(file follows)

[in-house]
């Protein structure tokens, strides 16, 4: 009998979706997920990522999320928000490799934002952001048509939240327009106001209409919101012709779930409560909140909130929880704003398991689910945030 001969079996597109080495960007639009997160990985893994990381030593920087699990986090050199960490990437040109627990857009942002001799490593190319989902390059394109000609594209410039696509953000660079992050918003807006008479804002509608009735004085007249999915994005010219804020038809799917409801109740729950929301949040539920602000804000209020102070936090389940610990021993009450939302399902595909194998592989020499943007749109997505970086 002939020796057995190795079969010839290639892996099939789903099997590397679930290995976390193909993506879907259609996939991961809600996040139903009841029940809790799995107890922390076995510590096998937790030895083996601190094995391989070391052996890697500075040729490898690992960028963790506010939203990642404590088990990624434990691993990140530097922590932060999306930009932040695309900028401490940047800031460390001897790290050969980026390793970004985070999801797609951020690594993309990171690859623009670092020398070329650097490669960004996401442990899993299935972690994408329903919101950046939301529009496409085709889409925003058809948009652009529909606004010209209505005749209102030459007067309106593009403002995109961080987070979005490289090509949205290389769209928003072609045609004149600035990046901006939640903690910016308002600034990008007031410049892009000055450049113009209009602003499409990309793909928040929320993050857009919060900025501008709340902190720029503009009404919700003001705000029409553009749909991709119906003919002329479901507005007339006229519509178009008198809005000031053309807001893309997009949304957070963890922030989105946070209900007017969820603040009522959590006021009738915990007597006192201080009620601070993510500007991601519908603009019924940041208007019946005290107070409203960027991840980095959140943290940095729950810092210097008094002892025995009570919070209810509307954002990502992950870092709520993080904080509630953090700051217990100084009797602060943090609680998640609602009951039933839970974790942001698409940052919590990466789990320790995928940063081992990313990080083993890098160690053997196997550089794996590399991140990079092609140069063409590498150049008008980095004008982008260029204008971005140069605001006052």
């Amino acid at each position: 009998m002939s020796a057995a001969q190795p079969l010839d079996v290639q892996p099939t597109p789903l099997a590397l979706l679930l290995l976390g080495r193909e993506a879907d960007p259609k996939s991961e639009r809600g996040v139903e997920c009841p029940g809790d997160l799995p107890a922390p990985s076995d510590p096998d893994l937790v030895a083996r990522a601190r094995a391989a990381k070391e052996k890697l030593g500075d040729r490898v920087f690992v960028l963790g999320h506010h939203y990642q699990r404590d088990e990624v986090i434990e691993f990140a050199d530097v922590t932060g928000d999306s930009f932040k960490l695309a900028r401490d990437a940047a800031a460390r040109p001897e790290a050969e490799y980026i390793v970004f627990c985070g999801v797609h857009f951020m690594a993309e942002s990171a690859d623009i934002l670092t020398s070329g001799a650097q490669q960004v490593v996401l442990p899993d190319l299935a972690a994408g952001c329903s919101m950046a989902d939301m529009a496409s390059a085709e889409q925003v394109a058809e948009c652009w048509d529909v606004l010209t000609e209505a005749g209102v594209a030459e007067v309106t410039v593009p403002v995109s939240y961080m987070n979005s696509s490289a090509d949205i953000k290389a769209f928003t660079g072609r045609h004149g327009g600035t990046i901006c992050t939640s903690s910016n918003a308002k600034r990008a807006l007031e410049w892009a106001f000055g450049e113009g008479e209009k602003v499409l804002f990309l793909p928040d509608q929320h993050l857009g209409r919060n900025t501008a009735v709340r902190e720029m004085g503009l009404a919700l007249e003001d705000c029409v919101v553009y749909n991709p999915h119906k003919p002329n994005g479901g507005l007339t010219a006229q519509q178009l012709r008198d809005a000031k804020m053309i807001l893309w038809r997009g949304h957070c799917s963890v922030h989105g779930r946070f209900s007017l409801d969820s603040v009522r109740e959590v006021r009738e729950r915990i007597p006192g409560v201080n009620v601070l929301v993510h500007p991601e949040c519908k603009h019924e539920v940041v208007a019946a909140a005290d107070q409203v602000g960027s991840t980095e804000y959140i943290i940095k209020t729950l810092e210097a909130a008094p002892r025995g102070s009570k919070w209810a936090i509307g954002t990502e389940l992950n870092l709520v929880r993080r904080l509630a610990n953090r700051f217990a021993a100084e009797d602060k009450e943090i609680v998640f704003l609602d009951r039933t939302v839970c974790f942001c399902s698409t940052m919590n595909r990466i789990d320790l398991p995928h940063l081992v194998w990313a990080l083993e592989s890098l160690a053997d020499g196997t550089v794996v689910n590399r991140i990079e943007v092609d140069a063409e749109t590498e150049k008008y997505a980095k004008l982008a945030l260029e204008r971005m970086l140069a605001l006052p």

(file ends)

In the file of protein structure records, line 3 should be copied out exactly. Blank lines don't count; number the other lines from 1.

């Amino acid at each position: 009998m002939s020796a057995a001969q190795p079969l010839d079996v290639q892996p099939t597109p789903l099997a590397l979706l679930l290995l976390g080495r193909e993506a879907d960007p259609k996939s991961e639009r809600g996040v139903e997920c009841p029940g809790d997160l799995p107890a922390p990985s076995d510590p096998d893994l937790v030895a083996r990522a601190r094995a391989a990381k070391e052996k890697l030593g500075d040729r490898v920087f690992v960028l963790g999320h506010h939203y990642q699990r404590d088990e990624v986090i434990e691993f990140a050199d530097v922590t932060g928000d999306s930009f932040k960490l695309a900028r401490d990437a940047a800031a460390r040109p001897e790290a050969e490799y980026i390793v970004f627990c985070g999801v797609h857009f951020m690594a993309e942002s990171a690859d623009i934002l670092t020398s070329g001799a650097q490669q960004v490593v996401l442990p899993d190319l299935a972690a994408g952001c329903s919101m950046a989902d939301m529009a496409s390059a085709e889409q925003v394109a058809e948009c652009w048509d529909v606004l010209t000609e209505a005749g209102v594209a030459e007067v309106t410039v593009p403002v995109s939240y961080m987070n979005s696509s490289a090509d949205i953000k290389a769209f928003t660079g072609r045609h004149g327009g600035t990046i901006c992050t939640s903690s910016n918003a308002k600034r990008a807006l007031e410049w892009a106001f000055g450049e113009g008479e209009k602003v499409l804002f990309l793909p928040d509608q929320h993050l857009g209409r919060n900025t501008a009735v709340r902190e720029m004085g503009l009404a919700l007249e003001d705000c029409v919101v553009y749909n991709p999915h119906k003919p002329n994005g479901g507005l007339t010219a006229q519509q178009l012709r008198d809005a000031k804020m053309i807001l893309w038809r997009g949304h957070c799917s963890v922030h989105g779930r946070f209900s007017l409801d969820s603040v009522r109740e959590v006021r009738e729950r915990i007597p006192g409560v201080n009620v601070l929301v993510h500007p991601e949040c519908k603009h019924e539920v940041v208007a019946a909140a005290d107070q409203v602000g960027s991840t980095e804000y959140i943290i940095k209020t729950l810092e210097a909130a008094p002892r025995g102070s009570k919070w209810a936090i509307g954002t990502e389940l992950n870092l709520v929880r993080r904080l509630a610990n953090r700051f217990a021993a100084e009797d602060k009450e943090i609680v998640f704003l609602d009951r039933t939302v839970c974790f942001c399902s698409t940052m919590n595909r990466i789990d320790l398991p995928h940063l081992v194998w990313a990080l083993e592989s890098l160690a053997d020499g196997t550089v794996v689910n590399r991140i990079e943007v092609d140069a063409e749109t590498e150049k008008y997505a980095k004008l982008a945030l260029e204008r971005m970086l140069a605001l006052p």